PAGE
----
In this tutorial, you will learn to use the Linux
- A system running Linux.
- Access to the terminal (Ctrl+Alt+T).
- An account with root privileges to install the utility.
Install Linux mail Command
In RHEL-based systems, the
mailx rpm packages, while in Debian-based systems, the command is a part of the
mailutils package. Check if the utility is installed by running:
If the output states that the command is not installed, follow the steps below to install
1. Run one of the following commands to install mail, depending on your operating system:
- For RHEL/Rocky Linux/CentOS:
sudo yum install mailx
- For Ubuntu/Debian/LinuxMint:
sudo apt install mailutils
2. When prompted to configure the
postfix package, press TAB to select Ok and confirm with Enter.
2. Select Internet Site in the package configuration window. Press TAB to select Ok and press Enter to confirm.
3. Complete the basic configuration by entering the system mail name (the machine's fully qualified domain name).
Wait for the installation to complete.
Linux mail Command Syntax
The basic syntax for sending an email using the
mail [ options ] -s [ subject ] [recipient_address]
- The available
[options]are explained in the section below.
-sflag specifies the email subject.
[recipient_address]is the email address/username of the person you are emailing.
After entering the command,
To send the email, press Ctrl+D.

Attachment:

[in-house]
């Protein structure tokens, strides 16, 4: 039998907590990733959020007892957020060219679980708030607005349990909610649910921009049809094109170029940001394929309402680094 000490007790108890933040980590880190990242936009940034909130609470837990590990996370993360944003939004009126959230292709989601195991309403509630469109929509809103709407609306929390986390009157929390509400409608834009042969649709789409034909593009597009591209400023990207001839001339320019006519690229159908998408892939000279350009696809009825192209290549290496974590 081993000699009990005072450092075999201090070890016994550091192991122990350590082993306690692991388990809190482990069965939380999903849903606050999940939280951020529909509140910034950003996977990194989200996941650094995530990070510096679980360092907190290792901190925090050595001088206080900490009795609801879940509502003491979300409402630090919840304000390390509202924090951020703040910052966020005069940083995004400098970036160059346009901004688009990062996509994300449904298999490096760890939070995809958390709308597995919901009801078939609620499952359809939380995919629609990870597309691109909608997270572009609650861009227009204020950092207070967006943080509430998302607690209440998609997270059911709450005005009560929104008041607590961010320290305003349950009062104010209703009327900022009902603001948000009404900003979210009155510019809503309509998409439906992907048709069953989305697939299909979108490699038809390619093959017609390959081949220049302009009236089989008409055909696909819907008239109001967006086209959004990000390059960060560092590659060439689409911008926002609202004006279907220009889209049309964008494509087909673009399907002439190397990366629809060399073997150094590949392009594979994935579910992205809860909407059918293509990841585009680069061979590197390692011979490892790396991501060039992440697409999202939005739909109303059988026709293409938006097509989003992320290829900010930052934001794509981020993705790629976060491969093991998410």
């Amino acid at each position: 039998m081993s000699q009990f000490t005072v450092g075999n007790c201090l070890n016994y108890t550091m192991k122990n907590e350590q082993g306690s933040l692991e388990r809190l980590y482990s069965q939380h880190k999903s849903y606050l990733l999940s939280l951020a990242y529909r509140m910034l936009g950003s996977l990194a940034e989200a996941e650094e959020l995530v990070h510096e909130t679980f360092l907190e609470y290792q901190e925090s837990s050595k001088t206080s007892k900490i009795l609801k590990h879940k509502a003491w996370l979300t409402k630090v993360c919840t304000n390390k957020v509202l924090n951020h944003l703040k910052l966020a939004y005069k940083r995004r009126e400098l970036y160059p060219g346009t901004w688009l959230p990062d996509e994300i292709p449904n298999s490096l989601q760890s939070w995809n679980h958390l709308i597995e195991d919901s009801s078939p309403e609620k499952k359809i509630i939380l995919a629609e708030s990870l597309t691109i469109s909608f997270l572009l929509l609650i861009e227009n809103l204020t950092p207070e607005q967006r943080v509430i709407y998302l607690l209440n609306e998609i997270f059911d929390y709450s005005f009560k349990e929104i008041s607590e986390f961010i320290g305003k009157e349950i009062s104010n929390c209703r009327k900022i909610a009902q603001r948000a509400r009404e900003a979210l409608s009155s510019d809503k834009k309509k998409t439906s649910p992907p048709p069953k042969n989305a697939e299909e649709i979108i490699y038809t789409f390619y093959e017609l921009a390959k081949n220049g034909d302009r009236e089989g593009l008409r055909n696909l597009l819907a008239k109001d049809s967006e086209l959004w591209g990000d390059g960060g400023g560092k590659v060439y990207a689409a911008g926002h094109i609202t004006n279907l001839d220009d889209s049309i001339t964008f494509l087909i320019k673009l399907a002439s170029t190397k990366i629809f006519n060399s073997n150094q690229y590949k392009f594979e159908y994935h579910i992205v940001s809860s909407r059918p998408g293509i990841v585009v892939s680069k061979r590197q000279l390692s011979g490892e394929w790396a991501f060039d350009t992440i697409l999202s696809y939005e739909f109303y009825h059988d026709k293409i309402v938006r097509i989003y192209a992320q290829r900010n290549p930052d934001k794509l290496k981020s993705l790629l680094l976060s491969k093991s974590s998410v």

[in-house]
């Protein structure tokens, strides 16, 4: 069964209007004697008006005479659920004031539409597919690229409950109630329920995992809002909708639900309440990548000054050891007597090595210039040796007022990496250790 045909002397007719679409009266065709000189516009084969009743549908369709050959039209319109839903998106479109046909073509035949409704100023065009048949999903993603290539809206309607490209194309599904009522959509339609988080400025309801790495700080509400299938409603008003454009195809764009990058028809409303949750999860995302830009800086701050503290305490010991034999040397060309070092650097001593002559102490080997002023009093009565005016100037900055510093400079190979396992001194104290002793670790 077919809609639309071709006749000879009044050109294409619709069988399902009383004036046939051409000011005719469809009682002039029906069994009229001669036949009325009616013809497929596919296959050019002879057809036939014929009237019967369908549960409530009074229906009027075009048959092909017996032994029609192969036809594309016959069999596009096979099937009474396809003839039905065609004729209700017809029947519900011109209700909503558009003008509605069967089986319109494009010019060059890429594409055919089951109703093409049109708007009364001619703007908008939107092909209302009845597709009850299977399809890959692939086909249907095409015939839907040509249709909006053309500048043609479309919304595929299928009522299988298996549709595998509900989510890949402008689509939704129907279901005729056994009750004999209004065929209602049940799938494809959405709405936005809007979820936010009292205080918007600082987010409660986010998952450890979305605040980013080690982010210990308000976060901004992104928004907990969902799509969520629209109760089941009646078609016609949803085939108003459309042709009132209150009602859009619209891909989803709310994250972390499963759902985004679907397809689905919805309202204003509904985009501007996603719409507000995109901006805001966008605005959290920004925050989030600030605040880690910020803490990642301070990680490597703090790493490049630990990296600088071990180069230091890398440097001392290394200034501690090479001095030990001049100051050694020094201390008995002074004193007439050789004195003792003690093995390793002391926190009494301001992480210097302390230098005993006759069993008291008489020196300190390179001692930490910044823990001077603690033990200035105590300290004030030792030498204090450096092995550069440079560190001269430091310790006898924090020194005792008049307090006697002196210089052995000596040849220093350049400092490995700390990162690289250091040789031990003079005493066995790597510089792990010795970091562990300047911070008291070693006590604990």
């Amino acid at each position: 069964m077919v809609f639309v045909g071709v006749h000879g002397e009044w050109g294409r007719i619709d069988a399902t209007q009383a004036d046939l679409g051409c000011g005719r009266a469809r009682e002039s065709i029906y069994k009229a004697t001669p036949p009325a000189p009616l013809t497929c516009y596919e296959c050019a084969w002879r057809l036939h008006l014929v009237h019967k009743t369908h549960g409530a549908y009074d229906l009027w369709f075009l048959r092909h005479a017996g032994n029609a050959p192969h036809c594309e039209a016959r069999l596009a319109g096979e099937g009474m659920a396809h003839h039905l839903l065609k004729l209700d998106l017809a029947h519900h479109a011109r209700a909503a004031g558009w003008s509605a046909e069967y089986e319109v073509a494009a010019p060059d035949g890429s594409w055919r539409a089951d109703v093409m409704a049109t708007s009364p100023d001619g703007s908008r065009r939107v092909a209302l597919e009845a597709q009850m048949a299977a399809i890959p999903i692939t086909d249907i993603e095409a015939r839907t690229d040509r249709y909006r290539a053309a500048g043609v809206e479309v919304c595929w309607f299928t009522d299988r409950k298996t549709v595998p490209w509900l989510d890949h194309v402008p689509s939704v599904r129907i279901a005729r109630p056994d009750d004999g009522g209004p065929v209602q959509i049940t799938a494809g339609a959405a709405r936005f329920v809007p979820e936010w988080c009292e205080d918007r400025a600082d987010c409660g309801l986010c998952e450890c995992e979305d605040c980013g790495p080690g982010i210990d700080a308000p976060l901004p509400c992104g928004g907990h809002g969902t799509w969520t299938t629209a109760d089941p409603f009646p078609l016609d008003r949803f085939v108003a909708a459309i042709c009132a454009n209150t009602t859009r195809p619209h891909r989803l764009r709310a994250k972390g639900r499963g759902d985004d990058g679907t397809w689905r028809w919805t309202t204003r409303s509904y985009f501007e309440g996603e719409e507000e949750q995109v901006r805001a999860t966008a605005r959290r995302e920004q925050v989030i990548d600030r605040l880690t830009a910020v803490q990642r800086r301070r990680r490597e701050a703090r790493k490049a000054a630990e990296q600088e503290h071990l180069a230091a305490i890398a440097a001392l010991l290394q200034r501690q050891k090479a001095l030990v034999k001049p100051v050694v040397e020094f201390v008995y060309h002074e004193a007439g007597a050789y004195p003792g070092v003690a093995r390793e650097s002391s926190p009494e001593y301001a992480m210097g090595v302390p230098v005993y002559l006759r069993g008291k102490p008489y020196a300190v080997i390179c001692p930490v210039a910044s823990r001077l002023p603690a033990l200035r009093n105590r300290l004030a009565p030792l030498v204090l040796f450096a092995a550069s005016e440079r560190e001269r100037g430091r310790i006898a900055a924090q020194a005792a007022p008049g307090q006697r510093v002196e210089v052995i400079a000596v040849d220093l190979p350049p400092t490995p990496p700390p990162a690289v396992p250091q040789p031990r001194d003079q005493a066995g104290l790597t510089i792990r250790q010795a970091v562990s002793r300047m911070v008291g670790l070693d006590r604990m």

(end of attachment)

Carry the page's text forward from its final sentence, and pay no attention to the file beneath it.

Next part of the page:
mailutils package allows users to connect to a local SMTP (Simple Mail Transfer Protocol) server. Although it is possible to configure it for use with external domains, it requires additional
postfix configuration. Moreover, the latest update from Google complicates the setup for Gmail as Google no longer allows less secure apps to sign into a Google account (except for Google Workspace or Google Cloud Identity clients).
Linux mail Command Options
Some of the available options are:
|Attaches a file to the email.|
|Allows users to append the specified message to the email. It can also be used to send Carbon copies or Blind carbon copies of the email.|
|Outputs various information useful for debugging.|
|Prevents sending messages with an empty body.|
|Use to specify an alternate mailbox. Defaults to the user's |
|Forces the interactive mode, even when input is not a terminal. For example, the special ~ command character is only available in interactive mode.|
|Causes mail to ignore tty interrupt signals.|
|Prevents initial message headers when reading mail or editing a mail folder.|
|Inhibits reading /etc/mail.rc on startup.|
|Used to specify the email subject on the command line. Encase the subject in double quotes.|
Refer to the sections below for concrete examples of using the
Linux mail Command Examples
In this tutorial, we will send mail to specific users on the system by specifying the username in place of the recipient address. To send mail to external domains, make sure to set up postfix to relay an external SMTP server.
Example 1: Send Mail with Subject and Body
The basic way of using
-s flag and add the recipient. The command then enters the interactive mode, asking if you want to send Ccs and asking for the email body.
After entering all the information, press Ctrl+D to send the email.
For example, the following email is sent from the user 'bosko' to the 'root' user:
After sending the email, the command exits the interactive mode.
Example 2: Send Mail Using echo
Use the echo command to send an email without entering the interactive mode of the
echo command output to the
The syntax is:
echo "[email body]" | mail -s "[subject]" [recipient]
echo command takes the string, and the pipe (
|) passes the string to the
Example 3: Send Email Using Redirection